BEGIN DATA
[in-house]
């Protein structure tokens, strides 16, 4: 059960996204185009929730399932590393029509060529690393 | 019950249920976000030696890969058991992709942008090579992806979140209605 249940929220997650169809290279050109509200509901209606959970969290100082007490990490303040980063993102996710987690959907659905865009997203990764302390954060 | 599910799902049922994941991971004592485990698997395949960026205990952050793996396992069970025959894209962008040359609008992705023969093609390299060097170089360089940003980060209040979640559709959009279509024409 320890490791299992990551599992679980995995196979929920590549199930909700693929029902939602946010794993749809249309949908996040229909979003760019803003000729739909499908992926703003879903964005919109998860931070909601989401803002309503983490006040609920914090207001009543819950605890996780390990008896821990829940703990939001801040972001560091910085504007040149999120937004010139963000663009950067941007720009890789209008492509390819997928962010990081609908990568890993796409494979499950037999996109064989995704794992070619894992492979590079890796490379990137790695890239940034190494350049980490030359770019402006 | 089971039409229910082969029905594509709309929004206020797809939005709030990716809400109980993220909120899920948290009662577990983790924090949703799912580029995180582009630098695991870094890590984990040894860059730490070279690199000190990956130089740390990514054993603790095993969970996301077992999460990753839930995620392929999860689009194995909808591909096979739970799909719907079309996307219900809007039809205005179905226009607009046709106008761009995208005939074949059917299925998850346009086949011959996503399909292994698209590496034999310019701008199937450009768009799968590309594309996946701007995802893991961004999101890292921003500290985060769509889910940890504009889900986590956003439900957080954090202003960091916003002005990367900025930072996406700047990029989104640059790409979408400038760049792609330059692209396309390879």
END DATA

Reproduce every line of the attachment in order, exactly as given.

[in-house]
């Protein structure tokens, strides 16, 4: 059960996204185009929730399932590393029509060529690393 | 019950249920976000030696890969058991992709942008090579992806979140209605 249940929220997650169809290279050109509200509901209606959970969290100082007490990490303040980063993102996710987690959907659905865009997203990764302390954060 | 599910799902049922994941991971004592485990698997395949960026205990952050793996396992069970025959894209962008040359609008992705023969093609390299060097170089360089940003980060209040979640559709959009279509024409 320890490791299992990551599992679980995995196979929920590549199930909700693929029902939602946010794993749809249309949908996040229909979003760019803003000729739909499908992926703003879903964005919109998860931070909601989401803002309503983490006040609920914090207001009543819950605890996780390990008896821990829940703990939001801040972001560091910085504007040149999120937004010139963000663009950067941007720009890789209008492509390819997928962010990081609908990568890993796409494979499950037999996109064989995704794992070619894992492979590079890796490379990137790695890239940034190494350049980490030359770019402006 | 089971039409229910082969029905594509709309929004206020797809939005709030990716809400109980993220909120899920948290009662577990983790924090949703799912580029995180582009630098695991870094890590984990040894860059730490070279690199000190990956130089740390990514054993603790095993969970996301077992999460990753839930995620392929999860689009194995909808591909096979739970799909719907079309996307219900809007039809205005179905226009607009046709106008761009995208005939074949059917299925998850346009086949011959996503399909292994698209590496034999310019701008199937450009768009799968590309594309996946701007995802893991961004999101890292921003500290985060769509889910940890504009889900986590956003439900957080954090202003960091916003002005990367900025930072996406700047990029989104640059790409979408400038760049792609330059692209396309390879």